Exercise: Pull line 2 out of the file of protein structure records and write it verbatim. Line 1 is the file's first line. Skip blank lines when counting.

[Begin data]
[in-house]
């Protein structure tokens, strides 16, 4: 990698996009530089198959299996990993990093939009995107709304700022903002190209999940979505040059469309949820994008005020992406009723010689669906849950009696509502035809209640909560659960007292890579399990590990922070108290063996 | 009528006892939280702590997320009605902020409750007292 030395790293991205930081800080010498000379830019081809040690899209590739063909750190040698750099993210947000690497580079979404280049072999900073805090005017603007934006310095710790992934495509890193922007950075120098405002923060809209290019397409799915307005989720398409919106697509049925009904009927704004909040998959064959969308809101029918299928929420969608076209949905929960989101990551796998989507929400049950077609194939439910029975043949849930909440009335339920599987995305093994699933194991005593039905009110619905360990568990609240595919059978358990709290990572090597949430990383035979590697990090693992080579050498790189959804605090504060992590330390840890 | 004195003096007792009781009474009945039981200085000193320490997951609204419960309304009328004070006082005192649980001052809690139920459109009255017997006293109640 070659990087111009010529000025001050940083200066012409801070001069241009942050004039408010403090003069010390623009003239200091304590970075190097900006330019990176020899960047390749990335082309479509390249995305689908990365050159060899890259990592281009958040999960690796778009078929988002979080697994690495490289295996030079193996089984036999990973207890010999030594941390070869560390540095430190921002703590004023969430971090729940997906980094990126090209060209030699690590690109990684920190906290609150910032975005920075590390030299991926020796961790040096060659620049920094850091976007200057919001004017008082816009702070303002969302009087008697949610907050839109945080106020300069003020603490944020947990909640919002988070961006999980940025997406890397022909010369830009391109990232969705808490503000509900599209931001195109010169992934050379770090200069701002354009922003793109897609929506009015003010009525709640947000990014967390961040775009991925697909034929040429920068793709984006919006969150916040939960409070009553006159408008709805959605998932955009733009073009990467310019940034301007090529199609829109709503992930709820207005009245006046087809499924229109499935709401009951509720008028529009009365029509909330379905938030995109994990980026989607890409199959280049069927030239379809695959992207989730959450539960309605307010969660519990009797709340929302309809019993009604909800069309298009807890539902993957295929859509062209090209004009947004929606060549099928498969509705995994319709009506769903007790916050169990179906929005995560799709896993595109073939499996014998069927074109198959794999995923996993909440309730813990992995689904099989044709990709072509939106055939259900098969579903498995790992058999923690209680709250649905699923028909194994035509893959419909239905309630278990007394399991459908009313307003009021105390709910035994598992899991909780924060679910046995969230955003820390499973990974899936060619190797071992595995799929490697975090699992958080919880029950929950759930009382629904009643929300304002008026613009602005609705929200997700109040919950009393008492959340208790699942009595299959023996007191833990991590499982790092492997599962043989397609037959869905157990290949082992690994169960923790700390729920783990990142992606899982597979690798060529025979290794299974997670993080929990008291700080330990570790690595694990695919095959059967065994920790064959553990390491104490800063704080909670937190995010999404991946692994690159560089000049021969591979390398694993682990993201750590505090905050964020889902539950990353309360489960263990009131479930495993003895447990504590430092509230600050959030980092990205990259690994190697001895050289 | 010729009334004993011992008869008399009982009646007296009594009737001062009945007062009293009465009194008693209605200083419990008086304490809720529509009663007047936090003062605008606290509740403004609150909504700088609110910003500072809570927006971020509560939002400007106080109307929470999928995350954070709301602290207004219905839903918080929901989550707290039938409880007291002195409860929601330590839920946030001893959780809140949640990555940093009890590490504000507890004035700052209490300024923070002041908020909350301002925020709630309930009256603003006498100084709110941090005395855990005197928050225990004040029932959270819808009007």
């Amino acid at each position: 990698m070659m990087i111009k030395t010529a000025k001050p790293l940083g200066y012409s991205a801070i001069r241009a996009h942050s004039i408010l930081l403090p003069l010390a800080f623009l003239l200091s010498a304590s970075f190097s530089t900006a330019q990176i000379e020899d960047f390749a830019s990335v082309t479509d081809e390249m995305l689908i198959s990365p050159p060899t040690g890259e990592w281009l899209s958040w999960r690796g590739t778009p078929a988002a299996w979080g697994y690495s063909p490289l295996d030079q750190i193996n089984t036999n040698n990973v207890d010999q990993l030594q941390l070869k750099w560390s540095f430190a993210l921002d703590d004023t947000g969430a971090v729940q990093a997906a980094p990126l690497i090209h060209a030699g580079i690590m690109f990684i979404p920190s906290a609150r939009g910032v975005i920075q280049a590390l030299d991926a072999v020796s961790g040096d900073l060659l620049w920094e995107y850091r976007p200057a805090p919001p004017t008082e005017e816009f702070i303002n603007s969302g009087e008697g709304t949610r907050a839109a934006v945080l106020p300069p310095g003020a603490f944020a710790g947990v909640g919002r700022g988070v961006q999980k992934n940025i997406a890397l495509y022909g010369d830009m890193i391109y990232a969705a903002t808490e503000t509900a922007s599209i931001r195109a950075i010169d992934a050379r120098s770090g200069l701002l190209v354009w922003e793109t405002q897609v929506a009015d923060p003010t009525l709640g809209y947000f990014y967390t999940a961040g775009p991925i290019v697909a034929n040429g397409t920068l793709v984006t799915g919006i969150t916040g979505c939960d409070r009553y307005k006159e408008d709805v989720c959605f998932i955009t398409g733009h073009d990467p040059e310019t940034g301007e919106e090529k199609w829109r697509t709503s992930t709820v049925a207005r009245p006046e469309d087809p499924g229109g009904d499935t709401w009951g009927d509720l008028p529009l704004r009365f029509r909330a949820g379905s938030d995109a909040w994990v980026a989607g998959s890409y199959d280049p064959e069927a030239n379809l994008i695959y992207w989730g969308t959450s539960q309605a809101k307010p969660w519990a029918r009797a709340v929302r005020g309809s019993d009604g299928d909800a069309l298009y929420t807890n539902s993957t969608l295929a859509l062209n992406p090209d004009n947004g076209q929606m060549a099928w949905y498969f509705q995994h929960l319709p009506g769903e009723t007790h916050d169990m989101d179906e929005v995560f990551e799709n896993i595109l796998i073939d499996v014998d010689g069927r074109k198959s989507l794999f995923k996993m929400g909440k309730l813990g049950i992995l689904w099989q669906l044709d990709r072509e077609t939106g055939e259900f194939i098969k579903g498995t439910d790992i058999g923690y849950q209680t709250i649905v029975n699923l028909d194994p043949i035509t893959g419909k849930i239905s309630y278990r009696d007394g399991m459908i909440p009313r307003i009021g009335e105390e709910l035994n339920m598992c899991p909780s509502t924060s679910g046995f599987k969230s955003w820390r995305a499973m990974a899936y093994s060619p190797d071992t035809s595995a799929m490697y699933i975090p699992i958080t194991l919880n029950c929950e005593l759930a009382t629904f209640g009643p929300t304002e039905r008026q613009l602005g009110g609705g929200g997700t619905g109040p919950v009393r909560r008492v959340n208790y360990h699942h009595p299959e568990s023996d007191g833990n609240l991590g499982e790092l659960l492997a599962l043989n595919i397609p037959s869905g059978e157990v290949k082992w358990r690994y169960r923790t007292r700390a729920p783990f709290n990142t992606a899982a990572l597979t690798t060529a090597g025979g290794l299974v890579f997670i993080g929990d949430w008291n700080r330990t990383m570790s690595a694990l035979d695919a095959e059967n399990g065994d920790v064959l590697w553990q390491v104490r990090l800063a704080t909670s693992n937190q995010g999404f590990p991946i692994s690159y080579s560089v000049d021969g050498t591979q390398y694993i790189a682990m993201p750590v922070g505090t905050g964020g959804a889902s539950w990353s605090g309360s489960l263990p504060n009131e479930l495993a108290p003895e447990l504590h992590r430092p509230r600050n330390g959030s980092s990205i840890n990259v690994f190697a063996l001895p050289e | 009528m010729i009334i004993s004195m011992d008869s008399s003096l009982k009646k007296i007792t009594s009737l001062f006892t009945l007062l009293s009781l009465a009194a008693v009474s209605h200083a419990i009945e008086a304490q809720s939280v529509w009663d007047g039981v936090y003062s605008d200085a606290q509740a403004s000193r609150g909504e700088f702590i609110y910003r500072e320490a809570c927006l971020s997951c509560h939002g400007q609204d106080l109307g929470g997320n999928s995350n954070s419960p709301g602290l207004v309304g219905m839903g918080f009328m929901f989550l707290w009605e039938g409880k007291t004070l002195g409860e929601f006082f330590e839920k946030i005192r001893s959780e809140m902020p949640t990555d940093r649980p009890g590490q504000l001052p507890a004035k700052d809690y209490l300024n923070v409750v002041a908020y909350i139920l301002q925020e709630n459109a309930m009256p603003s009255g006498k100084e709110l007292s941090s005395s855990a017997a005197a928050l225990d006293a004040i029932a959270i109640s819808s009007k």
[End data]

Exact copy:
């Protein structure tokens, strides 16, 4: 990698996009530089198959299996990993990093939009995107709304700022903002190209999940979505040059469309949820994008005020992406009723010689669906849950009696509502035809209640909560659960007292890579399990590990922070108290063996 | 009528006892939280702590997320009605902020409750007292 030395790293991205930081800080010498000379830019081809040690899209590739063909750190040698750099993210947000690497580079979404280049072999900073805090005017603007934006310095710790992934495509890193922007950075120098405002923060809209290019397409799915307005989720398409919106697509049925009904009927704004909040998959064959969308809101029918299928929420969608076209949905929960989101990551796998989507929400049950077609194939439910029975043949849930909440009335339920599987995305093994699933194991005593039905009110619905360990568990609240595919059978358990709290990572090597949430990383035979590697990090693992080579050498790189959804605090504060992590330390840890 | 004195003096007792009781009474009945039981200085000193320490997951609204419960309304009328004070006082005192649980001052809690139920459109009255017997006293109640 070659990087111009010529000025001050940083200066012409801070001069241009942050004039408010403090003069010390623009003239200091304590970075190097900006330019990176020899960047390749990335082309479509390249995305689908990365050159060899890259990592281009958040999960690796778009078929988002979080697994690495490289295996030079193996089984036999990973207890010999030594941390070869560390540095430190921002703590004023969430971090729940997906980094990126090209060209030699690590690109990684920190906290609150910032975005920075590390030299991926020796961790040096060659620049920094850091976007200057919001004017008082816009702070303002969302009087008697949610907050839109945080106020300069003020603490944020947990909640919002988070961006999980940025997406890397022909010369830009391109990232969705808490503000509900599209931001195109010169992934050379770090200069701002354009922003793109897609929506009015003010009525709640947000990014967390961040775009991925697909034929040429920068793709984006919006969150916040939960409070009553006159408008709805959605998932955009733009073009990467310019940034301007090529199609829109709503992930709820207005009245006046087809499924229109499935709401009951509720008028529009009365029509909330379905938030995109994990980026989607890409199959280049069927030239379809695959992207989730959450539960309605307010969660519990009797709340929302309809019993009604909800069309298009807890539902993957295929859509062209090209004009947004929606060549099928498969509705995994319709009506769903007790916050169990179906929005995560799709896993595109073939499996014998069927074109198959794999995923996993909440309730813990992995689904099989044709990709072509939106055939259900098969579903498995790992058999923690209680709250649905699923028909194994035509893959419909239905309630278990007394399991459908009313307003009021105390709910035994598992899991909780924060679910046995969230955003820390499973990974899936060619190797071992595995799929490697975090699992958080919880029950929950759930009382629904009643929300304002008026613009602005609705929200997700109040919950009393008492959340208790699942009595299959023996007191833990991590499982790092492997599962043989397609037959869905157990290949082992690994169960923790700390729920783990990142992606899982597979690798060529025979290794299974997670993080929990008291700080330990570790690595694990695919095959059967065994920790064959553990390491104490800063704080909670937190995010999404991946692994690159560089000049021969591979390398694993682990993201750590505090905050964020889902539950990353309360489960263990009131479930495993003895447990504590430092509230600050959030980092990205990259690994190697001895050289 | 010729009334004993011992008869008399009982009646007296009594009737001062009945007062009293009465009194008693209605200083419990008086304490809720529509009663007047936090003062605008606290509740403004609150909504700088609110910003500072809570927006971020509560939002400007106080109307929470999928995350954070709301602290207004219905839903918080929901989550707290039938409880007291002195409860929601330590839920946030001893959780809140949640990555940093009890590490504000507890004035700052209490300024923070002041908020909350301002925020709630309930009256603003006498100084709110941090005395855990005197928050225990004040029932959270819808009007």